3. Create an appealing online Twitter presence: Use Twitter to communicate your company’s purpose, goals, culture, and job opportunities. Share information that makes your firm stand out from the crowd. Do you have video games in your office (we do)? Do you offer paid internships or minority scholarships? Do you have diversity affinity groups in your organization? Whatever it is, show your followers through tweets, photos, or even videos. Candidates want to know what your business has to offer, so don’t be afraid to get personal and tell your story.

Dosomething.org created a video displaying their awesome internship program. The short promotional film featured interns having fun, playing games, using their gym, and dancing under a disco ball in the office.  They even created the hashtag #Ourofficeisbetter to attract students to the video on Twitter. You can check out the short film in our campus hub for ideas.

Engagement also stems from outside sources. Share content from other organizations and publications that relate to your brand. Retweet blogs, infographics, and articles your followers might be interested in reading. This will lead to more retweets and engagement from non-followers, adding to your audience pool.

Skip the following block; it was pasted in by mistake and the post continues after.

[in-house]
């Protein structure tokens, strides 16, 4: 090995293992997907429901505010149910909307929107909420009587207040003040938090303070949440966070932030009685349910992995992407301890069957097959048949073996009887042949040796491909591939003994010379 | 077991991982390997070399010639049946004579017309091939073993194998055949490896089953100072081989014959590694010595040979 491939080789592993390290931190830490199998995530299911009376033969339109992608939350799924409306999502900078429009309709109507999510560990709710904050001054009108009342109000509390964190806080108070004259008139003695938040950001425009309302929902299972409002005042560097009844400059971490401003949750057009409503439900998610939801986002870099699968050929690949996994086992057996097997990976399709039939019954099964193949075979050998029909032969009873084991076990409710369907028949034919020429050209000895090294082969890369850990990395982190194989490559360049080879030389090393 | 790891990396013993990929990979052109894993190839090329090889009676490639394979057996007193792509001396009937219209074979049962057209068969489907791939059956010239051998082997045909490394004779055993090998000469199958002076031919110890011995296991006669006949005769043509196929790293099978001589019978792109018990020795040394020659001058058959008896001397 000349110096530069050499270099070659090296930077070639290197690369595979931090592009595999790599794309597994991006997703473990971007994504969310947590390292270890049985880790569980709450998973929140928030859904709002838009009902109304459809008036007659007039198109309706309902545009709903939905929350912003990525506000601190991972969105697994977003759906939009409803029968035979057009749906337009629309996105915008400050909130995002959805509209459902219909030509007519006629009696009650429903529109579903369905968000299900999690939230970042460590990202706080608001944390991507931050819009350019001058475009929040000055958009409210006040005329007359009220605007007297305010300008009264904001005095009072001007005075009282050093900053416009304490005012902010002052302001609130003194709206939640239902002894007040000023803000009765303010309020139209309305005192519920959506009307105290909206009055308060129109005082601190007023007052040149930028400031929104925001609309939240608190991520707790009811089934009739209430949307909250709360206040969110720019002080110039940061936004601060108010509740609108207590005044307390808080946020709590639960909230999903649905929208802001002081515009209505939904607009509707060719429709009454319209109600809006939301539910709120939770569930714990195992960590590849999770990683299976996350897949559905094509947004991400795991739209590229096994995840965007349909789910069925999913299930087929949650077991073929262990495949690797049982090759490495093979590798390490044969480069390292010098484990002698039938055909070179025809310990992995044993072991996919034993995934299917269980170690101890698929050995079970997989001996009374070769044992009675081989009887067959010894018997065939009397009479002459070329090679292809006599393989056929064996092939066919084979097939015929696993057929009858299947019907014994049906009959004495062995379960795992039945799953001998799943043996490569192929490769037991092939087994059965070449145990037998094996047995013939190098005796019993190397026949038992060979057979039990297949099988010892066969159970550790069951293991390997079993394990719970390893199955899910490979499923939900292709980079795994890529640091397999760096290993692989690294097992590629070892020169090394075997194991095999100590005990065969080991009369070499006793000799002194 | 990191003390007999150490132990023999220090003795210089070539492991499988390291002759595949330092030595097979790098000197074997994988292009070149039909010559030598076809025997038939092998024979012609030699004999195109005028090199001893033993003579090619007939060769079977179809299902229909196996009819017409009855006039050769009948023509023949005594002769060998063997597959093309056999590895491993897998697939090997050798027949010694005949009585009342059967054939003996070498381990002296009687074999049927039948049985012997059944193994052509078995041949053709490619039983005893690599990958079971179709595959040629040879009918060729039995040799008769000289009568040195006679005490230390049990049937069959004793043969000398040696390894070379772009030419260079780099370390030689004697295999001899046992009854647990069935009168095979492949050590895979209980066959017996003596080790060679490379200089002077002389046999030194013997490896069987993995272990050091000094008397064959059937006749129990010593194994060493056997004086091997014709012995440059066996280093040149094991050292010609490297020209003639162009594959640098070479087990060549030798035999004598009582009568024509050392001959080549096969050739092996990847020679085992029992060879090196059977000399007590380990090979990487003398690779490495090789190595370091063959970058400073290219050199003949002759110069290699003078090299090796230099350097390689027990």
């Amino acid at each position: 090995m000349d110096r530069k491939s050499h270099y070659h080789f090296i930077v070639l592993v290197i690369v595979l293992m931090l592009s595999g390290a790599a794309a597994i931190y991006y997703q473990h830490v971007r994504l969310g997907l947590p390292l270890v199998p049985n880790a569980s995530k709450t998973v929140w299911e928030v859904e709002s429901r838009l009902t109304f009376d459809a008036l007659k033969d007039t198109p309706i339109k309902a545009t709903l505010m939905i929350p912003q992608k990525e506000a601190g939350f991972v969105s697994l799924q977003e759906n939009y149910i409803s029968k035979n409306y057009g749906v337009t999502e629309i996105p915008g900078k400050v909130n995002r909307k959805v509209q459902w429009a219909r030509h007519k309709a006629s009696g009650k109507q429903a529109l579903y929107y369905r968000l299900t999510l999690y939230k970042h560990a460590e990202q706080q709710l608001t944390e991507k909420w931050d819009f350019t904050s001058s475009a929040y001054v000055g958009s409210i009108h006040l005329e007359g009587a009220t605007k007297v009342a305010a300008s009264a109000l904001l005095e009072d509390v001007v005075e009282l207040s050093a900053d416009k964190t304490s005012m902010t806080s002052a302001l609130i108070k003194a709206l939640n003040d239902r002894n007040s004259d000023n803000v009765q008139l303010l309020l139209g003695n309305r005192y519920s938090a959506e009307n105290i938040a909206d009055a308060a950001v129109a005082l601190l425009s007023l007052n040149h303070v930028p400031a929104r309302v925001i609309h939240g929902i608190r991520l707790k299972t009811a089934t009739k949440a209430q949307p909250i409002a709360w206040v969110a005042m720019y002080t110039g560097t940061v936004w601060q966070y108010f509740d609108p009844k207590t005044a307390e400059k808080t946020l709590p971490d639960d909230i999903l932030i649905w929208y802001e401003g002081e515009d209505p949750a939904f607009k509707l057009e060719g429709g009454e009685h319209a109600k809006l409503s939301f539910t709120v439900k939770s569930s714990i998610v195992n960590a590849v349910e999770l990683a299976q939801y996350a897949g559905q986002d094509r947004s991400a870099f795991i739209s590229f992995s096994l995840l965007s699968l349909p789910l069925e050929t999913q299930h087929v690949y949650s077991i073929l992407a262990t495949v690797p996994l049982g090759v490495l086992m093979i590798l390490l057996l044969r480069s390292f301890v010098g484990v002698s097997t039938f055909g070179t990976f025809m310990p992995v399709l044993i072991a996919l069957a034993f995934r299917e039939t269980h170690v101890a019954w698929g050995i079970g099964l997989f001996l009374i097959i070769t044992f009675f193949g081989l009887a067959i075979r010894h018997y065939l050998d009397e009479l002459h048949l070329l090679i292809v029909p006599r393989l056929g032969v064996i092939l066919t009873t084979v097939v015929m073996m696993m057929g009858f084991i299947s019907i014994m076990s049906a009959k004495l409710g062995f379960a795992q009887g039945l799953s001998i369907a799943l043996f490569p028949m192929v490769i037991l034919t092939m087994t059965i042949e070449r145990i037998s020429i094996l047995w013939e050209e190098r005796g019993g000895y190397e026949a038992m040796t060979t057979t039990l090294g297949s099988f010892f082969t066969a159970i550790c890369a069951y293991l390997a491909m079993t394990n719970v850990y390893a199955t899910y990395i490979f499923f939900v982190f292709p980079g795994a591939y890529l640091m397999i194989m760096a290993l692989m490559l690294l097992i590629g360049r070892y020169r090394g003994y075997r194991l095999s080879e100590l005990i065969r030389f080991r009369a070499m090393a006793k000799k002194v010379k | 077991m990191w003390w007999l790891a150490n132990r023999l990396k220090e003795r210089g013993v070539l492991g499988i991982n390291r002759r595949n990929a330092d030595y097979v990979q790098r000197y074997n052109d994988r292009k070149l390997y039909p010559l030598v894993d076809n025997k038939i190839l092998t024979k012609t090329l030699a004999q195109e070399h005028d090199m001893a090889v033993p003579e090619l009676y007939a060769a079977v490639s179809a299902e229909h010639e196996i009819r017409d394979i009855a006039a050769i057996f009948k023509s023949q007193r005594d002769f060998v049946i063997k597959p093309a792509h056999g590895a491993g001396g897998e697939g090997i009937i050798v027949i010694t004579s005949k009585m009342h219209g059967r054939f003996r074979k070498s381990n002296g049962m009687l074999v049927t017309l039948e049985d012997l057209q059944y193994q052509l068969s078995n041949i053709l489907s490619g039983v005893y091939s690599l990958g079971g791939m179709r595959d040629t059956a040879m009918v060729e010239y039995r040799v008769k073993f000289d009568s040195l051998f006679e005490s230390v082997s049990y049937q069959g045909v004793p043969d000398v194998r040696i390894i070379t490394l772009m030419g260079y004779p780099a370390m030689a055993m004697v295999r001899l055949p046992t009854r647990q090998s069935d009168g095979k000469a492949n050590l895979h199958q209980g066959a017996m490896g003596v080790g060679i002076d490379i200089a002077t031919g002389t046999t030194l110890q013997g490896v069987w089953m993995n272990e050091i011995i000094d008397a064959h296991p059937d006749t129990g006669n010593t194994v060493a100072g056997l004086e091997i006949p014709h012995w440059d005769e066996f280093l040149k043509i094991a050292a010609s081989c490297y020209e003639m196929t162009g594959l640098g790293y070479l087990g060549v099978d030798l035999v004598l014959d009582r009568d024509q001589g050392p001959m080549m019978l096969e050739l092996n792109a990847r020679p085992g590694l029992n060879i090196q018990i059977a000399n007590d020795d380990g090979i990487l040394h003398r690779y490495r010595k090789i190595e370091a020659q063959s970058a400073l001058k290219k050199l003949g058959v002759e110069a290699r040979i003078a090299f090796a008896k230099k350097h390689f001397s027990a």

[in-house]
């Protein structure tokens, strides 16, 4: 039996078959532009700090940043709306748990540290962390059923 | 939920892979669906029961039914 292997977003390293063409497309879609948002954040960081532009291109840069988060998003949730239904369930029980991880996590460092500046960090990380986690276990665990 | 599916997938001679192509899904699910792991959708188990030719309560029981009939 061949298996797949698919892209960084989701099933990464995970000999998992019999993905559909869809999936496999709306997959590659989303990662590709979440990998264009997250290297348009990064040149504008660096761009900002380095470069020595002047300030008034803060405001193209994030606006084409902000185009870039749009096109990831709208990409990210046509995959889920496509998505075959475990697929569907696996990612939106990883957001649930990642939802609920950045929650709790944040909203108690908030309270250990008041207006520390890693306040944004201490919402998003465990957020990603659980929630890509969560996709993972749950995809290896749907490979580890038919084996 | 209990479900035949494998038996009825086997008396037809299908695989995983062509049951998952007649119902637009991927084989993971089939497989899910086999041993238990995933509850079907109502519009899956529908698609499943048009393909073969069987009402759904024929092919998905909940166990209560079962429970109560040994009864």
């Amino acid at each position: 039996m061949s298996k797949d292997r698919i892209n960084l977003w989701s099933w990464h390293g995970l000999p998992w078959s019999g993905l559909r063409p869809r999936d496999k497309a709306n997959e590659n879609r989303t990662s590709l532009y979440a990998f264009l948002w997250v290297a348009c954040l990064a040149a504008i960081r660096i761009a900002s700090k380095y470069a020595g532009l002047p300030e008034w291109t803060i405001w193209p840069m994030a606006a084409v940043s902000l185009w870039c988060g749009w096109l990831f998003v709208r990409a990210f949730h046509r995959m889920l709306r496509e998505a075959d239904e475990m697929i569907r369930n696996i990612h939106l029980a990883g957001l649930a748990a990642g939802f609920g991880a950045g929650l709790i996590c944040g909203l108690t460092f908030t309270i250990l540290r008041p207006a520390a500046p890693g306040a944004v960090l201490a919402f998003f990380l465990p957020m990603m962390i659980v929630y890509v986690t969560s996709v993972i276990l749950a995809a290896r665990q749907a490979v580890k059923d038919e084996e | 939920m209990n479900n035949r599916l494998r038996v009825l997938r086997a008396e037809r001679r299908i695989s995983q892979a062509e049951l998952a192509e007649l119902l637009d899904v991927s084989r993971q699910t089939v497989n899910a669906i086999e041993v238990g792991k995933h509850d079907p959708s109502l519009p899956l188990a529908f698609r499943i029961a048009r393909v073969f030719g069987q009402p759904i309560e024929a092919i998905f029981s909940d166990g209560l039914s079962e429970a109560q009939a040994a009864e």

4. Campaigns: Try to expand your community through the development of social media campaigns. Once you understand  the audience you are trying to reach, you will be able to  promote campaigns that fit their needs and wants. Companies  like Home Depot created a campaign (Retool Your School),  which supplies up to $500,000 in grants to students at historically  black colleges. Winners were determined by the number of  retweets and mentions universities received on Twitter. Over 400,000 relevant tweets were mentioned, using the hashtag #retoolyourschool.

Campaigns have shown to be successful whilst using promoted tweets. Promoted Tweets are paid, targeted tweets that land you at the top of search results on Twitter. Test drive this strategy to increase engagement rates.

Social media recruiting not only helps in the advancement of young, urban, tech savvy college graduates, but it also aids you! Recruiting employees from Twitter speeds up hiring practices, lowering vacancy rates while filling open positions faster. It also is cost-efficient. Creating a twitter handle and posting a job won’t cost you a penny, and you’ll be able to push your brand to a wider variety of qualified candidates.

Approximately 70 percent of recruiters say that social media recruiting is successful and sadly 36 percent of firms are not engaged on social networks. Don’t be that anti-social organization living in the Dark Ages. Utilize Twitter for diverse recruitment within your business!

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Nathan Parcells

Nathan Parcells is VP of Marketing and co-founder of Looksharp. He has spent the past decade helping students launch their career, researching best practices for hiring millennials (including running Looksharp's annual "State of College Hiring") and sharing these insights with employers. Nathan's work has been featured in Forbes, TechCrunch, Business Insider and more. Outside of work, Nathan is an avid rock climber, back packer and Bob Dylan fan.